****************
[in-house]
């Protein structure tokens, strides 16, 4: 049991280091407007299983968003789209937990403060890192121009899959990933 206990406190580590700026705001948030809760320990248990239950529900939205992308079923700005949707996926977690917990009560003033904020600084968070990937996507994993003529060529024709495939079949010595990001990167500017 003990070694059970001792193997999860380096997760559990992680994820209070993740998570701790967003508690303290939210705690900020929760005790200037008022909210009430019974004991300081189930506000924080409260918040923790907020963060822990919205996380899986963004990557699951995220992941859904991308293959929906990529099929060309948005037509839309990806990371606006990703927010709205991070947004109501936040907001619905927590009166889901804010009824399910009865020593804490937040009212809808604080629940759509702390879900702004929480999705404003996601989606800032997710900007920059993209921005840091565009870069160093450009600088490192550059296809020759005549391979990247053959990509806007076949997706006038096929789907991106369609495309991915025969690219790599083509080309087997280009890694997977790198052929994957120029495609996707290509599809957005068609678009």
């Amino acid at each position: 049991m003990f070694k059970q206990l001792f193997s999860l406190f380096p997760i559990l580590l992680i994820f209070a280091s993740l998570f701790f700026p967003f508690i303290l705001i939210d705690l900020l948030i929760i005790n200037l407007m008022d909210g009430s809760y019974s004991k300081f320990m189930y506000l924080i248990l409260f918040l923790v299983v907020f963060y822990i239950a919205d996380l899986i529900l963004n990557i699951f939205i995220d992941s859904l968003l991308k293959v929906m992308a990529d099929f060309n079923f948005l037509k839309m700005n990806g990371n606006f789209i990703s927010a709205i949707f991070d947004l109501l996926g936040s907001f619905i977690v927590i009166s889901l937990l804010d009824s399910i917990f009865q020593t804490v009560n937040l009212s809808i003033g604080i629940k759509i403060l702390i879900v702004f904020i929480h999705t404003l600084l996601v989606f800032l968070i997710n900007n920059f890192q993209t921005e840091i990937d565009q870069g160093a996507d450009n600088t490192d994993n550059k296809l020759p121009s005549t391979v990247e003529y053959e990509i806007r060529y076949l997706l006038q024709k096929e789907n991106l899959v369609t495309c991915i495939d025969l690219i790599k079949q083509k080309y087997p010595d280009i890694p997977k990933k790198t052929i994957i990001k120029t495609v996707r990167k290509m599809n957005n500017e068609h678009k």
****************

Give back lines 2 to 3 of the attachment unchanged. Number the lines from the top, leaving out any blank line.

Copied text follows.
């Protein structure tokens, strides 16, 4: 049991280091407007299983968003789209937990403060890192121009899959990933 206990406190580590700026705001948030809760320990248990239950529900939205992308079923700005949707996926977690917990009560003033904020600084968070990937996507994993003529060529024709495939079949010595990001990167500017 003990070694059970001792193997999860380096997760559990992680994820209070993740998570701790967003508690303290939210705690900020929760005790200037008022909210009430019974004991300081189930506000924080409260918040923790907020963060822990919205996380899986963004990557699951995220992941859904991308293959929906990529099929060309948005037509839309990806990371606006990703927010709205991070947004109501936040907001619905927590009166889901804010009824399910009865020593804490937040009212809808604080629940759509702390879900702004929480999705404003996601989606800032997710900007920059993209921005840091565009870069160093450009600088490192550059296809020759005549391979990247053959990509806007076949997706006038096929789907991106369609495309991915025969690219790599083509080309087997280009890694997977790198052929994957120029495609996707290509599809957005068609678009």
């Amino acid at each position: 049991m003990f070694k059970q206990l001792f193997s999860l406190f380096p997760i559990l580590l992680i994820f209070a280091s993740l998570f701790f700026p967003f508690i303290l705001i939210d705690l900020l948030i929760i005790n200037l407007m008022d909210g009430s809760y019974s004991k300081f320990m189930y506000l924080i248990l409260f918040l923790v299983v907020f963060y822990i239950a919205d996380l899986i529900l963004n990557i699951f939205i995220d992941s859904l968003l991308k293959v929906m992308a990529d099929f060309n079923f948005l037509k839309m700005n990806g990371n606006f789209i990703s927010a709205i949707f991070d947004l109501l996926g936040s907001f619905i977690v927590i009166s889901l937990l804010d009824s399910i917990f009865q020593t804490v009560n937040l009212s809808i003033g604080i629940k759509i403060l702390i879900v702004f904020i929480h999705t404003l600084l996601v989606f800032l968070i997710n900007n920059f890192q993209t921005e840091i990937d565009q870069g160093a996507d450009n600088t490192d994993n550059k296809l020759p121009s005549t391979v990247e003529y053959e990509i806007r060529y076949l997706l006038q024709k096929e789907n991106l899959v369609t495309c991915i495939d025969l690219i790599k079949q083509k080309y087997p010595d280009i890694p997977k990933k790198t052929i994957i990001k120029t495609v996707r990167k290509m599809n957005n500017e068609h678009k």